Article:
Coordinated response. A financial crisis that threatens the economy will involve multiple institutions failing or tottering simultaneously. The American economy will need a coordinated response, if the entire financial system suffers a panic or lack of liquidity. Bankruptcy judges cannot provide that coordinated response. They cannot caucus and decide how to handle multiple bankruptcies in a way that best stabilizes the economy. Bankruptcy courts have neither a mandate, nor the proper experience, nor the staff needed to design a plan to protect the financial system as a whole. Only the regulators can do that, and OLA and its supporting provisions are necessary for the regulatory effort.

Liquidity. Similarly, liquidity can be crucial to stabilizing financial firms in a crisis. But the bankruptcy judge cannot provide liquidity to the system or to a tottering SIFI. And, if financial distress is widespread, private markets cannot provide that liquidity either. Under the Dodd-Frank Act, the only source of public liquidity support for a failing financial firm would be through an FDIC receivership.

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OLA issues. Two of the primary objections voiced in Congress to OLA lie in (1) the view that government loans under OLA will amount to a “bailout,” even though the Act requires that the loans be backed by the assets of the firm, and that they be recovered in the resolution process or from the largest members of financial industry thereafter, and (2) the discretion that OLA gives the regulators to provide similarly situated creditors with different recoveries. We understand these concerns, but any reform effort here should preserve OLA’s advantages. For example, without endorsing the following, those concerned with payback could mandate above-market penalty rates in any government liquidity lending or could delete the authorization for differential recovery, rather than by a baby-with-the-bath-water jettisoning of OLA.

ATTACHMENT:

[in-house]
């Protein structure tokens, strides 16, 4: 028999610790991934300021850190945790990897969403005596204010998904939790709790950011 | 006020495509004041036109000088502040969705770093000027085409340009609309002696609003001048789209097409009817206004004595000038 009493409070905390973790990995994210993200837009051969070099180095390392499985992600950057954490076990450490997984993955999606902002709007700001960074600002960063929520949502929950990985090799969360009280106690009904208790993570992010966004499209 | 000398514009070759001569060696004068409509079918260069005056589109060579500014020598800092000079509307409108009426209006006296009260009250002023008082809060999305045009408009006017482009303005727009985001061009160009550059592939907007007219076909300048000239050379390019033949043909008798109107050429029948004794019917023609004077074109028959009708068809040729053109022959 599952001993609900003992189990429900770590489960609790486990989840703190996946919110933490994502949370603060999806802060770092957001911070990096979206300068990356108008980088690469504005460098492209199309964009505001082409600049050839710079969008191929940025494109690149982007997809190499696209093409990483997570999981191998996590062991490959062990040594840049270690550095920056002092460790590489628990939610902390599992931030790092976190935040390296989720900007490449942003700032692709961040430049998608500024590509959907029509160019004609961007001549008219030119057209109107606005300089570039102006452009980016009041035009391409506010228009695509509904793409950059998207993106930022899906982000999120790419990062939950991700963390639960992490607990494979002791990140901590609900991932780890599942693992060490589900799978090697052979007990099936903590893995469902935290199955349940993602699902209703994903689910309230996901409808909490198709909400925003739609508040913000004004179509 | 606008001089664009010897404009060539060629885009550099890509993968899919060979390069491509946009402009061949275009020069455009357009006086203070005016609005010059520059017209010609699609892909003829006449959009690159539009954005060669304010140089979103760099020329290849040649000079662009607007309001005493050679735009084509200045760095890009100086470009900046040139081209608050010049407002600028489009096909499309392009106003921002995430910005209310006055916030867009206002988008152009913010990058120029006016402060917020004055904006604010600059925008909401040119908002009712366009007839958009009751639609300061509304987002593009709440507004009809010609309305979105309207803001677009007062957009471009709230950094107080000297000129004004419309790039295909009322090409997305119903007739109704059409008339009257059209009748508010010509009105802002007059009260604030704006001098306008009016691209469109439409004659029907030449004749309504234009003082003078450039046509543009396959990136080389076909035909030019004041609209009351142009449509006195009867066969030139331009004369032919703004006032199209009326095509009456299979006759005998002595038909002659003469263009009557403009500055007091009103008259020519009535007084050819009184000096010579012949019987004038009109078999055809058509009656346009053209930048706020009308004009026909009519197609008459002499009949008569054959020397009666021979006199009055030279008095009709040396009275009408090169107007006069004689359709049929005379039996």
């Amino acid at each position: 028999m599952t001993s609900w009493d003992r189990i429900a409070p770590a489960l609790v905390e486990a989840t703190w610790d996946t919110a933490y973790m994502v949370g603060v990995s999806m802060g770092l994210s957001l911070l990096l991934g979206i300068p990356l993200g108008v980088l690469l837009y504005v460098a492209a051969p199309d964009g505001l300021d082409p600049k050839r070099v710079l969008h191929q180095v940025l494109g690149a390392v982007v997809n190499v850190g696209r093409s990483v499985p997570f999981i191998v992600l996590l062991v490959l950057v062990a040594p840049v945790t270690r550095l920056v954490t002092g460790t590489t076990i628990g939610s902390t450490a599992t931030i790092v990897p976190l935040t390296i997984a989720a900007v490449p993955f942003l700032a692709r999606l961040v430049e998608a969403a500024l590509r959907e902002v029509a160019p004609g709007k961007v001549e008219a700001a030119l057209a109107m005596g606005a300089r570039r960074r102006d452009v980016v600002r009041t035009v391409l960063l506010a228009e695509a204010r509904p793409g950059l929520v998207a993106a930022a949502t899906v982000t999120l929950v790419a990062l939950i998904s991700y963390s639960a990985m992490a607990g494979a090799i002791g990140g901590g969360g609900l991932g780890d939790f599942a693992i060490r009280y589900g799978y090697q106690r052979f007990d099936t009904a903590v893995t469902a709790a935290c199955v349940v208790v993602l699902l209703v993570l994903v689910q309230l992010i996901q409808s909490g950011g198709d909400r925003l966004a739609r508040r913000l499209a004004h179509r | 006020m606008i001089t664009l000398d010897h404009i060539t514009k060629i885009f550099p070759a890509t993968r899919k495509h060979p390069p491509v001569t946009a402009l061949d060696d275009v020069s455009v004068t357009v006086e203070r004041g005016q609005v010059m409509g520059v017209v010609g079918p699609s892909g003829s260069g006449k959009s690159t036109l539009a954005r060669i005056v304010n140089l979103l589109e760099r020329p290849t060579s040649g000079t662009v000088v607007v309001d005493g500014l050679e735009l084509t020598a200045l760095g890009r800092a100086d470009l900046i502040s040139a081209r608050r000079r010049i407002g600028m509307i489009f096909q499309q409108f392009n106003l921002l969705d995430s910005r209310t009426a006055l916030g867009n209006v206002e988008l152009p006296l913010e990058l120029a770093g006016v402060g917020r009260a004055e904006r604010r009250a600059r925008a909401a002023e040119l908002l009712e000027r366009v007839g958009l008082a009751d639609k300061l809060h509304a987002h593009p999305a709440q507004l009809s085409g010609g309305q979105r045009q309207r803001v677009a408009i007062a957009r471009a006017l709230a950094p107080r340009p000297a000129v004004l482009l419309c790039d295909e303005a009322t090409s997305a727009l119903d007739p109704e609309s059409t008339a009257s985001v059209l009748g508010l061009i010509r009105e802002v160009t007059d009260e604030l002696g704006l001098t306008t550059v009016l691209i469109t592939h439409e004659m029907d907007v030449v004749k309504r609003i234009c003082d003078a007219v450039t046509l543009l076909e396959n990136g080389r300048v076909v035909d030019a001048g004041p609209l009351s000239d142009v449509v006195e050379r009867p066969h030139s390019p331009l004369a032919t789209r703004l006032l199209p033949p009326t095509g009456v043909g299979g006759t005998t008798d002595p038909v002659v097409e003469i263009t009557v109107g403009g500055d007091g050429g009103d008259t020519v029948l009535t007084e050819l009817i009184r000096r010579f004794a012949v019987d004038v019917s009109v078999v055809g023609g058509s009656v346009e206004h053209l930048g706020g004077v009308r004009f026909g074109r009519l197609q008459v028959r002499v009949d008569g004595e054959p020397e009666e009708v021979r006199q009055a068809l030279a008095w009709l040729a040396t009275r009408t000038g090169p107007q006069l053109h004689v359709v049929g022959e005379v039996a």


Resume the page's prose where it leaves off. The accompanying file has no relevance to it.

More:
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Local weaknesses in FIBA. FIBA is not as robust as one would hope a bankruptcy channel would be. At least three bases for its lack of robustness are in play.

First, FIBA gives the SIFI and its executives exclusive control over when to initiate a FIBA proceeding. But bank executives have reason to wait, in hope, however small, of the bank recovering. Yet while waiting, the SIFI may lose whatever liquidity buffer it had, making it harder for bankruptcy to succeed and raising the stark choice between a bailout and a chaotic failure. Thus the regulators need authority to choose the timing of a FIBA proceeding.

Second, FIBA is silent on how the SIFI would be restructured if the 48-hour period runs out without a successful resolution. FIBA is not a general vehicle for financial firm bankruptcies, but a mechanism to effectuate a particular kind of quick restructuring. If it fails, FIBA provides no alternative.

Third, American bankruptcy courts currently lack the full judicial power of the United States, which will add uncertainty to the bankruptcy process in a crisis.

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Conclusion. Bankruptcy cannot substitute for resolution via the Orderly Liquidation Authority administered by the FDIC. It can, in contrast, provide an additional, useful resolution channel.

Repealing OLA and its supporting provisions and replacing it with FIBA would be a serious disservice to the stability of the American economy.

Jeff Gordon’s and Mark Roe’s letter to the Banking and Judiciary committees chairs and ranking members can be found here.